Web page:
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Corporate Design for Regulability: A Principal-Agent-Supervisor Model

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  • Christoph Engel

Abstract

Corporate actors differ from individuals in that it may be possible to observe the formation of the corporate will from outside, and to influence its formation. This feature can be exploited by regulators. One technique is inducing corporate actors to hire an interface actor, representing the regulatory cause in the interior of the firm. Vice versa, firms may induce the regulator to give an interface actor access to the regulatory arena. This interface actor has the task of representing the commercial cause in regulatory decision-making. The paper uses a principal-agent-supervisor model to analyze the setting.

Suggested Citation

  • Christoph Engel, 2006. "Corporate Design for Regulability: A Principal-Agent-Supervisor Model," Journal of Institutional and Theoretical Economics (JITE), Mohr Siebeck, Tübingen, vol. 162(1), pages 104-124, March.
  • Handle: RePEc:mhr:jinste:urn:sici:0932-4569(200603)162:1_104:cdfrap_2.0.tx_2-w
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    References listed on IDEAS

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    1. Gary S. Becker, 1974. "Crime and Punishment: An Economic Approach," NBER Chapters,in: Essays in the Economics of Crime and Punishment, pages 1-54 National Bureau of Economic Research, Inc.
    2. Adler, Matthew D & Posner, Eric A, 2000. "Cost-Benefit Analysis: Legal, Economic, and Philosophical Perspectives: Introduction," The Journal of Legal Studies, University of Chicago Press, vol. 29(2), pages 837-842, June.
    3. George A. Akerlof, 1970. "The Market for "Lemons": Quality Uncertainty and the Market Mechanism," The Quarterly Journal of Economics, Oxford University Press, vol. 84(3), pages 488-500.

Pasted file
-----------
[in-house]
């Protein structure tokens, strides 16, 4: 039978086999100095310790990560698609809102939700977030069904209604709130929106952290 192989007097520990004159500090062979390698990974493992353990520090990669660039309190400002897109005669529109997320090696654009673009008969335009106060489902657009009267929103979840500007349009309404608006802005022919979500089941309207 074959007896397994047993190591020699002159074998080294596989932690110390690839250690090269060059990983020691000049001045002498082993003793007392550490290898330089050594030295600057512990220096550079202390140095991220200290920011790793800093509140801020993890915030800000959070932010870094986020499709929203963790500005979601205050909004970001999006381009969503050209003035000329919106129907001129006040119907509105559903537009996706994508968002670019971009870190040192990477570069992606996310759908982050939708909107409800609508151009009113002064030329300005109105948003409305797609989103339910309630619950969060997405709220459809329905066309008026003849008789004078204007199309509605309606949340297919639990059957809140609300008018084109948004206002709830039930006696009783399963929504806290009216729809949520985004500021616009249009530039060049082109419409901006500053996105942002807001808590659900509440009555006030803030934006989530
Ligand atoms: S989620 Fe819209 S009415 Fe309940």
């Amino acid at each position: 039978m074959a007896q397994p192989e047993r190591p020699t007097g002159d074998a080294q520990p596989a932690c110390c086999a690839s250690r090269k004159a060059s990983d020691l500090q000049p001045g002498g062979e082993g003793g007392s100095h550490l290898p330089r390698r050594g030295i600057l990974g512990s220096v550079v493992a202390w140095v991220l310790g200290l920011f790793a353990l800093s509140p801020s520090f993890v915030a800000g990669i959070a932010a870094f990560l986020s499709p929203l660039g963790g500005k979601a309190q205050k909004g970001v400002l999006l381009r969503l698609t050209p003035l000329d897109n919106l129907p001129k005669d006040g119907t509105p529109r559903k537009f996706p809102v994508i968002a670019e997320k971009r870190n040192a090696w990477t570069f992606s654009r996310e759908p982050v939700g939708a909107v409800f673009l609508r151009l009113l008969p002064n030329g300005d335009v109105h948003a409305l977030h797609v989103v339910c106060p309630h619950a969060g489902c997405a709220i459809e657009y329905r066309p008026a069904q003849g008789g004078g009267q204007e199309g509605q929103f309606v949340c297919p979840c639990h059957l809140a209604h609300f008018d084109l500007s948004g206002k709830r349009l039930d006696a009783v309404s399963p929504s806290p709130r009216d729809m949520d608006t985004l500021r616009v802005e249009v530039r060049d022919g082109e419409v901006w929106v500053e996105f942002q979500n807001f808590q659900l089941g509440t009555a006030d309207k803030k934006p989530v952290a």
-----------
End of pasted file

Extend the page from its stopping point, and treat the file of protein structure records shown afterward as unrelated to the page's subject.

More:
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    Cited by:

    1. Christoph Engel, 2006. "The Difficult Reception of Rigorous Descriptive Social Science in the Law," Discussion Paper Series of the Max Planck Institute for Research on Collective Goods 2006_1, Max Planck Institute for Research on Collective Goods.
    2. Urs Schweizer, 2006. "Corporate Design for Regulability. Comment," Journal of Institutional and Theoretical Economics (JITE), Mohr Siebeck, Tübingen, vol. 162(1), pages 130-133, March.

    More about this item

    JEL classification:

    • C72 - Mathematical and Quantitative Methods - - Game Theory and Bargaining Theory - - - Noncooperative Games
    • D23 - Microeconomics - - Production and Organizations - - - Organizational Behavior; Transaction Costs; Property Rights
    • D73 - Microeconomics - - Analysis of Collective Decision-Making - - - Bureaucracy; Administrative Processes in Public Organizations; Corruption
    • K22 - Law and Economics - - Regulation and Business Law - - - Business and Securities Law
    • K23 - Law and Economics - - Regulation and Business Law - - - Regulated Industries and Administrative Law
    • K32 - Law and Economics - - Other Substantive Areas of Law - - - Energy, Environmental, Health, and Safety Law
    • L51 - Industrial Organization - - Regulation and Industrial Policy - - - Economics of Regulation

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